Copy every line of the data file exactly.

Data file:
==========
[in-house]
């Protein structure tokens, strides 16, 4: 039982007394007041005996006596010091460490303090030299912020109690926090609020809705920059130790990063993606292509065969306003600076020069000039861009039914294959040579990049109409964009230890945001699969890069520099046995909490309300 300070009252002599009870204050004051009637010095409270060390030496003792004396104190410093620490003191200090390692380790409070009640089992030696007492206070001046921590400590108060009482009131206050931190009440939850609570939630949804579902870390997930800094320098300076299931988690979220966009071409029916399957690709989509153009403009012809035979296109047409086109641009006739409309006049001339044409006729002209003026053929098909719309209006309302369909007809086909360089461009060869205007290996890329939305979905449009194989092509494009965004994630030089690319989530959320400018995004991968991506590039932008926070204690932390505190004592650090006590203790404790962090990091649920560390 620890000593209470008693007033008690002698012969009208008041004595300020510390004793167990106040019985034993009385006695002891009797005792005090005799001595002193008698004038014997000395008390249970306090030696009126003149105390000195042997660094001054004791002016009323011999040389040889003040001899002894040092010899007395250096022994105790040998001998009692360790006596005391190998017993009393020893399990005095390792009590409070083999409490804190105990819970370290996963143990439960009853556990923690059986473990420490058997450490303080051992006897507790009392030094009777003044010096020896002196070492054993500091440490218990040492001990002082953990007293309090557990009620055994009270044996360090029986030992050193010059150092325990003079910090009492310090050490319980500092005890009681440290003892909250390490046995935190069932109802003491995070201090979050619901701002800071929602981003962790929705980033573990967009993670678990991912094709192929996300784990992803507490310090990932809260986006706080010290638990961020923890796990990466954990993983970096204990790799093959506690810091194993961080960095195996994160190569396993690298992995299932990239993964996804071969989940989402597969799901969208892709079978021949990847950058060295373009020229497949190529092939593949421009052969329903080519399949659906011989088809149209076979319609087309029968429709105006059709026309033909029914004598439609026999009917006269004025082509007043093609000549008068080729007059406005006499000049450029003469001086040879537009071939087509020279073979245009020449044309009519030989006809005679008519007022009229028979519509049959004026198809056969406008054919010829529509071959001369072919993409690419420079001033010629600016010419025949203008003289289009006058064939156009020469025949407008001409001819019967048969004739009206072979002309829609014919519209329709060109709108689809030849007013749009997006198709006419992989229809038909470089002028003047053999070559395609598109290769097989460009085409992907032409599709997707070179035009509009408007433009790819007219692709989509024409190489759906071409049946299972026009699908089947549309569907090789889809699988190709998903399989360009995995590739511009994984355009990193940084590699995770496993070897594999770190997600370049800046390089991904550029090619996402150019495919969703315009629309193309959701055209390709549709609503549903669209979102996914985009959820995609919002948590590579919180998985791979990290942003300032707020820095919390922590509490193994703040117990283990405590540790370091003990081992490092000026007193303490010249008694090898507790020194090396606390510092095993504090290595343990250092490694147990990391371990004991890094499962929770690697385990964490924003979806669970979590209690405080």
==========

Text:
[in-house]
């Protein structure tokens, strides 16, 4: 039982007394007041005996006596010091460490303090030299912020109690926090609020809705920059130790990063993606292509065969306003600076020069000039861009039914294959040579990049109409964009230890945001699969890069520099046995909490309300 300070009252002599009870204050004051009637010095409270060390030496003792004396104190410093620490003191200090390692380790409070009640089992030696007492206070001046921590400590108060009482009131206050931190009440939850609570939630949804579902870390997930800094320098300076299931988690979220966009071409029916399957690709989509153009403009012809035979296109047409086109641009006739409309006049001339044409006729002209003026053929098909719309209006309302369909007809086909360089461009060869205007290996890329939305979905449009194989092509494009965004994630030089690319989530959320400018995004991968991506590039932008926070204690932390505190004592650090006590203790404790962090990091649920560390 620890000593209470008693007033008690002698012969009208008041004595300020510390004793167990106040019985034993009385006695002891009797005792005090005799001595002193008698004038014997000395008390249970306090030696009126003149105390000195042997660094001054004791002016009323011999040389040889003040001899002894040092010899007395250096022994105790040998001998009692360790006596005391190998017993009393020893399990005095390792009590409070083999409490804190105990819970370290996963143990439960009853556990923690059986473990420490058997450490303080051992006897507790009392030094009777003044010096020896002196070492054993500091440490218990040492001990002082953990007293309090557990009620055994009270044996360090029986030992050193010059150092325990003079910090009492310090050490319980500092005890009681440290003892909250390490046995935190069932109802003491995070201090979050619901701002800071929602981003962790929705980033573990967009993670678990991912094709192929996300784990992803507490310090990932809260986006706080010290638990961020923890796990990466954990993983970096204990790799093959506690810091194993961080960095195996994160190569396993690298992995299932990239993964996804071969989940989402597969799901969208892709079978021949990847950058060295373009020229497949190529092939593949421009052969329903080519399949659906011989088809149209076979319609087309029968429709105006059709026309033909029914004598439609026999009917006269004025082509007043093609000549008068080729007059406005006499000049450029003469001086040879537009071939087509020279073979245009020449044309009519030989006809005679008519007022009229028979519509049959004026198809056969406008054919010829529509071959001369072919993409690419420079001033010629600016010419025949203008003289289009006058064939156009020469025949407008001409001819019967048969004739009206072979002309829609014919519209329709060109709108689809030849007013749009997006198709006419992989229809038909470089002028003047053999070559395609598109290769097989460009085409992907032409599709997707070179035009509009408007433009790819007219692709989509024409190489759906071409049946299972026009699908089947549309569907090789889809699988190709998903399989360009995995590739511009994984355009990193940084590699995770496993070897594999770190997600370049800046390089991904550029090619996402150019495919969703315009629309193309959701055209390709549709609503549903669209979102996914985009959820995609919002948590590579919180998985791979990290942003300032707020820095919390922590509490193994703040117990283990405590540790370091003990081992490092000026007193303490010249008694090898507790020194090396606390510092095993504090290595343990250092490694147990990391371990004991890094499962929770690697385990964490924003979806669970979590209690405080």